Other contributors add their expertise in the remaining material that covers a family health organizational model, a family health perspective on social and economic justice, adapting family health principles to Hispanic migrant health care, and developing and managing family health programs. While these authors provided an overview of key macro family health concepts and principles, they varied in style and had redundant information. An example was the repetitive definition of family health practice that served to bloat the book. On the other hand their attention to inclusiveness was refreshing, and the updates on the rapidly changing health care system and recognition that our society's current family structure is indeed a mosaic made a noteworthy impression. Their work illustrated how modern families grapple with health care issues in the context of their cultures, communities, and larger social systems, and they emphasized the value of formulating policies and programs "outside the box". In addition to supporting the message of family health practice, their critical thinking stresses the importance of social work involvement in the nuances of politics, public policy, program development, and administration.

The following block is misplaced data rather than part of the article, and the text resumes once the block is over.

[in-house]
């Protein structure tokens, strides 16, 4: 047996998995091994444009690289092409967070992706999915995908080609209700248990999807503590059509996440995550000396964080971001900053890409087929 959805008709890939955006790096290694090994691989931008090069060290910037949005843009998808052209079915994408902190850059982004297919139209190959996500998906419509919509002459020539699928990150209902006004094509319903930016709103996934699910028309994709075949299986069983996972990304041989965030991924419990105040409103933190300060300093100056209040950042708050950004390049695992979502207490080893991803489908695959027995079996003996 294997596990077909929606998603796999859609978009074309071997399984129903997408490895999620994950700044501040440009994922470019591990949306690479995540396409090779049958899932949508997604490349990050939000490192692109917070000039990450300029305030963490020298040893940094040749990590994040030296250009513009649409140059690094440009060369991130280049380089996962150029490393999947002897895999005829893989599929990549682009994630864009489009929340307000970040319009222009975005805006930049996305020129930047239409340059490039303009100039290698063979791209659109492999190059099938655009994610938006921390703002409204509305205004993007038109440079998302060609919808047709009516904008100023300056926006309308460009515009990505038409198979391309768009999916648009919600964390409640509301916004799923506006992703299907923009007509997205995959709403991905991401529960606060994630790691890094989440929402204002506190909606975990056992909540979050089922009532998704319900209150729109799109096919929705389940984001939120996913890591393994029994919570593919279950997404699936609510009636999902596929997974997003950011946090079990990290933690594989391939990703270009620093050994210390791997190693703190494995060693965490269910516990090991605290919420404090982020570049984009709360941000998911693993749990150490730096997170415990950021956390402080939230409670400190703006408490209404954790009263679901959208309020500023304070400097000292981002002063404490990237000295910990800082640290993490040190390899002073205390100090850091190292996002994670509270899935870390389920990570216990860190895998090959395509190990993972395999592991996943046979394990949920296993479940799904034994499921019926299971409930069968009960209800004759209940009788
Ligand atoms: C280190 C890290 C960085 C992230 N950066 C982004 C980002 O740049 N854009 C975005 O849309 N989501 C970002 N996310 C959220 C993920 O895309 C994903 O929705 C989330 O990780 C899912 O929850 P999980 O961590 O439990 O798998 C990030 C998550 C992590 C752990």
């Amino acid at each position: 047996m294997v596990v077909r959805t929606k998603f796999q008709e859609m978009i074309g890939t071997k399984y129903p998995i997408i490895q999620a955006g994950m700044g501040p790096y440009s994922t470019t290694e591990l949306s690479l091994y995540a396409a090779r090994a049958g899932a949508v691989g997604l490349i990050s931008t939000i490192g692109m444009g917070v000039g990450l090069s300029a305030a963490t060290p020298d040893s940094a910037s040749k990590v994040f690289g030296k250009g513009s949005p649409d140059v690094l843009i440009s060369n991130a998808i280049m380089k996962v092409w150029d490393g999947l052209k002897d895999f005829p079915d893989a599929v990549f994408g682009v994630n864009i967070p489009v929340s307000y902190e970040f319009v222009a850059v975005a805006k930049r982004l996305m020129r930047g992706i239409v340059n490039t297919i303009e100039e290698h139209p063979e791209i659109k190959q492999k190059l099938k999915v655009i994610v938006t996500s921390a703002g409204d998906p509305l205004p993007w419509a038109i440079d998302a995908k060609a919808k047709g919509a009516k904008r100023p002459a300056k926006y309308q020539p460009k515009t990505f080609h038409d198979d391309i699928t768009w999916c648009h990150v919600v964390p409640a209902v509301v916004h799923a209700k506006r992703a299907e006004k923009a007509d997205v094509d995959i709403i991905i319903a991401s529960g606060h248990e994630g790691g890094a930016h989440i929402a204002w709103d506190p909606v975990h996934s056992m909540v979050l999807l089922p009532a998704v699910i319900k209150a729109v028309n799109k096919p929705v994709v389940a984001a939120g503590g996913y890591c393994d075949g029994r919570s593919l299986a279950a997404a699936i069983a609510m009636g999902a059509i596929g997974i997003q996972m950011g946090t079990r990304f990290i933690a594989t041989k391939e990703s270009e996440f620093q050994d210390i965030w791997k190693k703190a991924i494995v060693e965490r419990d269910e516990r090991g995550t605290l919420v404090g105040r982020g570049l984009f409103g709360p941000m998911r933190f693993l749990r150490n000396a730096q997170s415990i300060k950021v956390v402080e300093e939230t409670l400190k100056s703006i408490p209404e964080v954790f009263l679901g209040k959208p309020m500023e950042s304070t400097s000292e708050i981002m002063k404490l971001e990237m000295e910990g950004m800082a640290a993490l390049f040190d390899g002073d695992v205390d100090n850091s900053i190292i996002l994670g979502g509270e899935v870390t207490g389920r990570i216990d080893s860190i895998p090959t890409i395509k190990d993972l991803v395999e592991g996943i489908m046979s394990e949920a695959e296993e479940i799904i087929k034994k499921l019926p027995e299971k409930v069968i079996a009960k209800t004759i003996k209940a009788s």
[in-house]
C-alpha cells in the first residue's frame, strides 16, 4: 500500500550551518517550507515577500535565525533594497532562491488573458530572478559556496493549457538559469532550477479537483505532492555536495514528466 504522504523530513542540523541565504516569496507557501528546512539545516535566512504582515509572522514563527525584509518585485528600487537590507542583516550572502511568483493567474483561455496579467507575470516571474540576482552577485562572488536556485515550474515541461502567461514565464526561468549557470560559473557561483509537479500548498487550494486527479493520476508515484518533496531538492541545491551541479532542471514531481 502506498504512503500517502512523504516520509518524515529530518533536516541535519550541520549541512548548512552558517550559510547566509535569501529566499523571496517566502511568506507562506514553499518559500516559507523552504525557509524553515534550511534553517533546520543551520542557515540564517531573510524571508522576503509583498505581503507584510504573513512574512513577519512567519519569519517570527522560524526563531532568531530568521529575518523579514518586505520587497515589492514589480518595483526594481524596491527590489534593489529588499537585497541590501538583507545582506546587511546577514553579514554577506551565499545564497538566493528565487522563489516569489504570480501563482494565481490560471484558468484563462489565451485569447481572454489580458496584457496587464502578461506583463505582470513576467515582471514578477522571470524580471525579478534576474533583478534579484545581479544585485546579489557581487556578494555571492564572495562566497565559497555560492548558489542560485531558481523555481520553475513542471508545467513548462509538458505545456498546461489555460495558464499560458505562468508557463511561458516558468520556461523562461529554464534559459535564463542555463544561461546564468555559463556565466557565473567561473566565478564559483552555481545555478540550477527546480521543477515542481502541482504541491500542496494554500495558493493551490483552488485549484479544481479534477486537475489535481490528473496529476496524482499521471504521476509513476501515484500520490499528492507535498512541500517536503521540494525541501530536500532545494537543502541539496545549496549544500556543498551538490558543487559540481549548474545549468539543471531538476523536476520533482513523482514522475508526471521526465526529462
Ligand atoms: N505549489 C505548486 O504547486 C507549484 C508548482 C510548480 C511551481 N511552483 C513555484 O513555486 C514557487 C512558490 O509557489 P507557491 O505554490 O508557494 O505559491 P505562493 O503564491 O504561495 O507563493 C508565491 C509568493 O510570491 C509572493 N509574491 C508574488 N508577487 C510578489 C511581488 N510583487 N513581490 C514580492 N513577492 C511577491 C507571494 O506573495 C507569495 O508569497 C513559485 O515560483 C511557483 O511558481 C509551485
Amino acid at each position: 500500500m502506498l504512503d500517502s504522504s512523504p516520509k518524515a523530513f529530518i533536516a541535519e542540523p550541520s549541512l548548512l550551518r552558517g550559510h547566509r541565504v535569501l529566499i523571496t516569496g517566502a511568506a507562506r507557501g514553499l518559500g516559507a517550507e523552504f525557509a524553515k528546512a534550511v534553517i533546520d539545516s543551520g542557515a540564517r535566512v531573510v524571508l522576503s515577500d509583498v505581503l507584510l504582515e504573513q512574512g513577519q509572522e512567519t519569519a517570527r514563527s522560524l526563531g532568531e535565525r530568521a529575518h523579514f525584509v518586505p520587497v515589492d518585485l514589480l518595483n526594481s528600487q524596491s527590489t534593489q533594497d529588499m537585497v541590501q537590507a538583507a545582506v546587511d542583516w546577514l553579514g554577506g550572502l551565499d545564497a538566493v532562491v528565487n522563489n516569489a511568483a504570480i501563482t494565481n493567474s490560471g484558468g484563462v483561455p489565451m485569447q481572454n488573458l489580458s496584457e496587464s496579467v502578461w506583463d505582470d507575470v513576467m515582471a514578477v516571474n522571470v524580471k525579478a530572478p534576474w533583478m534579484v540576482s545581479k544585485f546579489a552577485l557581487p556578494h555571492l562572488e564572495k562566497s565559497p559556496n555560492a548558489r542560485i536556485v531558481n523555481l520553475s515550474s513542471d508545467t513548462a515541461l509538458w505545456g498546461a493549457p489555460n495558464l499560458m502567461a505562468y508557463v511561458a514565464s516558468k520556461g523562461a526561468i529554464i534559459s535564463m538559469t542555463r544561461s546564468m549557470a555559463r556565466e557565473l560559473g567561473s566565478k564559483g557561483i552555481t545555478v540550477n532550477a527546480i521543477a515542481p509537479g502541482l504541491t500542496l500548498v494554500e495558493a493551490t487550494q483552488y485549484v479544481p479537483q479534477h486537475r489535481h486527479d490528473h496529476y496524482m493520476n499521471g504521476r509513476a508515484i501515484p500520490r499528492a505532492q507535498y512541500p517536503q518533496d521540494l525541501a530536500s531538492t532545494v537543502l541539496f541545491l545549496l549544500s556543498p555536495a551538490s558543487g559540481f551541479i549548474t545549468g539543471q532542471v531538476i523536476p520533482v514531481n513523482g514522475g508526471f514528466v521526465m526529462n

The family health paradigm from a macro level approach provides solid reading for learning within the classroom, clinical environments, and policy planning arenas. This resourceful text includes information on methods and skill requirements, as well as government and public policy reforms and recommendations. We can assume that at some point of our lives, we will have to interface with the health care industry either as a provider, patient, or caregiver. A personal experience often ignites the political and professional spirit, and the family health social work prototype offers us new perspective and hopes to keep facing into the wind. Distinguished from other social work concentrations this rising field of practice provides a holistic understanding of family behavior and health in the social environment and gives momentum toward the possibility of greater acceptance of human differences, responsibility for unmet social needs and health care reform.

Marsha Blachman

University of California at Berkeley
COPYRIGHT 2004 Western Michigan University, School of Social Work
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Copyright 2004, Gale Group. All rights reserved. Gale Group is a Thomson Corporation Company.

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Author:Blachman, Marsha
Publication:Journal of Sociology & Social Welfare
Article Type:Book Review
Date:Mar 1, 2004
Previous Article:Families and the republic.
Next Article:Janet Rothenberg Pack, Growth and Convergence in Metropolitan America.